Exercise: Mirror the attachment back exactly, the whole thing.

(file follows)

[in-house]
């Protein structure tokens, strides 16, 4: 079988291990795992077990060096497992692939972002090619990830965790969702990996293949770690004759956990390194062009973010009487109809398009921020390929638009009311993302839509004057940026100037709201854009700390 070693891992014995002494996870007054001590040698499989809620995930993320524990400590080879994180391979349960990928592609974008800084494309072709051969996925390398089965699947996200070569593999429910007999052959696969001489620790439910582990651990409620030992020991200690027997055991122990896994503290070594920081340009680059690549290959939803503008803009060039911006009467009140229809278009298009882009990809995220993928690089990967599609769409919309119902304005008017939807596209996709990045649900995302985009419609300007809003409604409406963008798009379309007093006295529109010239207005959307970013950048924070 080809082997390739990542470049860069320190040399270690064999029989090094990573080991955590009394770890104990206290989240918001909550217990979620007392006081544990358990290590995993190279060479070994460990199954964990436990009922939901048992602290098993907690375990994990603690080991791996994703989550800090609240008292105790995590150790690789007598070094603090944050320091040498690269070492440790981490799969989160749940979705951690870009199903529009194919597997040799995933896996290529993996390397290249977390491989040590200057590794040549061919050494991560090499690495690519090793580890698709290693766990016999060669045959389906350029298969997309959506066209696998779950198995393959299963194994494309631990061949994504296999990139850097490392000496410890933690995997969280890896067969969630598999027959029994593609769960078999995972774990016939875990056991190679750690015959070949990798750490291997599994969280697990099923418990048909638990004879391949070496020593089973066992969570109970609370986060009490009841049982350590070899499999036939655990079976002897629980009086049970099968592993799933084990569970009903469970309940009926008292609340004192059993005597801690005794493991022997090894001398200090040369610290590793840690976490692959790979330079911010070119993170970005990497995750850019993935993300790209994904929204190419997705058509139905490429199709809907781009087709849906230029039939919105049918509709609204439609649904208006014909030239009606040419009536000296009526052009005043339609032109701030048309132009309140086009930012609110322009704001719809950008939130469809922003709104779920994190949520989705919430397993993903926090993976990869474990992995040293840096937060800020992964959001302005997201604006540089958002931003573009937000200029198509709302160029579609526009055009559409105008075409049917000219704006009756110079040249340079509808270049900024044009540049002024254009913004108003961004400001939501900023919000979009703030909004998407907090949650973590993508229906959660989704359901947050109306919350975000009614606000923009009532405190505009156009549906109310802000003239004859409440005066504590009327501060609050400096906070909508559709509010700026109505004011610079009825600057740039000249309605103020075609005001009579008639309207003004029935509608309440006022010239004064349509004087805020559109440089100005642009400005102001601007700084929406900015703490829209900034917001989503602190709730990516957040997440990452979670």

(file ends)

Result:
[in-house]
């Protein structure tokens, strides 16, 4: 079988291990795992077990060096497992692939972002090619990830965790969702990996293949770690004759956990390194062009973010009487109809398009921020390929638009009311993302839509004057940026100037709201854009700390 070693891992014995002494996870007054001590040698499989809620995930993320524990400590080879994180391979349960990928592609974008800084494309072709051969996925390398089965699947996200070569593999429910007999052959696969001489620790439910582990651990409620030992020991200690027997055991122990896994503290070594920081340009680059690549290959939803503008803009060039911006009467009140229809278009298009882009990809995220993928690089990967599609769409919309119902304005008017939807596209996709990045649900995302985009419609300007809003409604409406963008798009379309007093006295529109010239207005959307970013950048924070 080809082997390739990542470049860069320190040399270690064999029989090094990573080991955590009394770890104990206290989240918001909550217990979620007392006081544990358990290590995993190279060479070994460990199954964990436990009922939901048992602290098993907690375990994990603690080991791996994703989550800090609240008292105790995590150790690789007598070094603090944050320091040498690269070492440790981490799969989160749940979705951690870009199903529009194919597997040799995933896996290529993996390397290249977390491989040590200057590794040549061919050494991560090499690495690519090793580890698709290693766990016999060669045959389906350029298969997309959506066209696998779950198995393959299963194994494309631990061949994504296999990139850097490392000496410890933690995997969280890896067969969630598999027959029994593609769960078999995972774990016939875990056991190679750690015959070949990798750490291997599994969280697990099923418990048909638990004879391949070496020593089973066992969570109970609370986060009490009841049982350590070899499999036939655990079976002897629980009086049970099968592993799933084990569970009903469970309940009926008292609340004192059993005597801690005794493991022997090894001398200090040369610290590793840690976490692959790979330079911010070119993170970005990497995750850019993935993300790209994904929204190419997705058509139905490429199709809907781009087709849906230029039939919105049918509709609204439609649904208006014909030239009606040419009536000296009526052009005043339609032109701030048309132009309140086009930012609110322009704001719809950008939130469809922003709104779920994190949520989705919430397993993903926090993976990869474990992995040293840096937060800020992964959001302005997201604006540089958002931003573009937000200029198509709302160029579609526009055009559409105008075409049917000219704006009756110079040249340079509808270049900024044009540049002024254009913004108003961004400001939501900023919000979009703030909004998407907090949650973590993508229906959660989704359901947050109306919350975000009614606000923009009532405190505009156009549906109310802000003239004859409440005066504590009327501060609050400096906070909508559709509010700026109505004011610079009825600057740039000249309605103020075609005001009579008639309207003004029935509608309440006022010239004064349509004087805020559109440089100005642009400005102001601007700084929406900015703490829209900034917001989503602190709730990516957040997440990452979670």